Persistent people who keep calling the wrong number

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Summer_Twilight
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26 Aug 2022, 11:39 am

Hi:
I was wondering if anyone in here has ever dealt with people who call you but have the wrong number and don't seem hear you.

Examples:

Years ago, I had a woman who would keep calling my number and I would have to keep telling her that she had the wrong number only to have her tell me, "Well this is the number that was given to me." It eventually got to the point that I told her I would call the police if she ever called me again and she stopped.

My parents told me that when they moved into a rental property and the number was not changed. According to my parents, this family kept asking if the former tenants were there. When my parents tried to tell them, they evidently would confirm. "Are you sure they aren't there anymore?" Things supposedly got so bad that they had to change their phone number.

Anyone experience that?



Fnord
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26 Aug 2022, 12:20 pm

Yes.  Most gave up after the first or second call.  One was persistent, and even threatened to come over and "mess up my s***" if I did not put his ex-girlfriend on the phone immediately.  The cops checked him out, and found he was a recent parolee who was trying to reconnect with one of the woman he had been sleeping with (who used to have the same number) before his incarceration.  The calls stopped, and I do not know what happened to him after that.

Another was a collections agent who called repeatedly, asking for a woman whose name was similar to my real-life name, and demanded that she pay her bills.  No amount of denial would shake this caller off the (false) trail.  Eventually, I did my own digging, and found enough about the unknown woman (i.e., full name, address, SSN, et cetera) to "dox" her to the collections agency.  The calls stopped the next day.


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Last edited by Fnord on 26 Aug 2022, 3:59 pm, edited 1 time in total.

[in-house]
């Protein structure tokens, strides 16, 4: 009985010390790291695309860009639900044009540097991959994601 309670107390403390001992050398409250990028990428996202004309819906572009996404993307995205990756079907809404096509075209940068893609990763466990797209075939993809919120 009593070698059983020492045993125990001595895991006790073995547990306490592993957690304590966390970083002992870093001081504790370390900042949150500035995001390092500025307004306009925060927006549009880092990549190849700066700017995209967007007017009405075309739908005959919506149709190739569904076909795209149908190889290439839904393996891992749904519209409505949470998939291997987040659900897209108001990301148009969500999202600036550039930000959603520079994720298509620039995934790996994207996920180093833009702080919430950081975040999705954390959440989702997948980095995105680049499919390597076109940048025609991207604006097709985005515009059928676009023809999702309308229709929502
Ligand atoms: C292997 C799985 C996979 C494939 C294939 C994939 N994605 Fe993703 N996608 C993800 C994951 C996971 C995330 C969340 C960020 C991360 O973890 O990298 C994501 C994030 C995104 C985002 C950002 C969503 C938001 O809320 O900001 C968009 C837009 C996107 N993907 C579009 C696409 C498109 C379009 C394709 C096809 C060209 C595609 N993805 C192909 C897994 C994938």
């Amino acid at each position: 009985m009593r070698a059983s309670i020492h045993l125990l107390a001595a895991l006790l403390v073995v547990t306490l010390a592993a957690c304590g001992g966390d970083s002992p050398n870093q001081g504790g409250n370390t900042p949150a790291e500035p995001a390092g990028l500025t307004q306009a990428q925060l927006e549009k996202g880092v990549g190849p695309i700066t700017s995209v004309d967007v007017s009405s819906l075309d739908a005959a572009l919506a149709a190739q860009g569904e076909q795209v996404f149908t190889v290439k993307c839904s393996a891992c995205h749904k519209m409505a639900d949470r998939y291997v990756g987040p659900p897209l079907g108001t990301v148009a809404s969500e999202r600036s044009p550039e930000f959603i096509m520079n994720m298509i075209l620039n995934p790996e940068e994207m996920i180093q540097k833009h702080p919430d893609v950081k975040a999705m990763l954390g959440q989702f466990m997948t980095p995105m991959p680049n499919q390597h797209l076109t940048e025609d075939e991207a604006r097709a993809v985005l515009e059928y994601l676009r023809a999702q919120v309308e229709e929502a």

CockneyRebel
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26 Aug 2022, 3:54 pm

I get those callers all the time. They drive me bananas.


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IsabellaLinton
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26 Aug 2022, 4:33 pm

We have a call block service on our numbers.

That means we have to pre-approve all the people who are allowed to phone us.

If people aren't on the list, they have to press 7 to get through.

Most people can't be bothered to push 7 or listen to the prompts so they hang up.

Anyone who has been a nuisance in the past gets added to our list of totally blocked numbers.



DanielW
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08 Nov 2022, 12:42 pm

I don't answer mine at all. I even keep the ringer off. People who know me personally, know how to reach me, those who don't get voicemail.



Radish
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08 Nov 2022, 12:58 pm

I had that in France shortly after we moved there before my French was very good. An elderly woman kept ringing and raging and complaining (by the tone of her loud voice) about something. I kept saying in broken French that she had got the wrong number. After a number of such calls by her over several days I gave up and just spoke in English telling her to stop calling me, she was calling the wrong number to which she replied in French asking me why I was speaking a foreign language.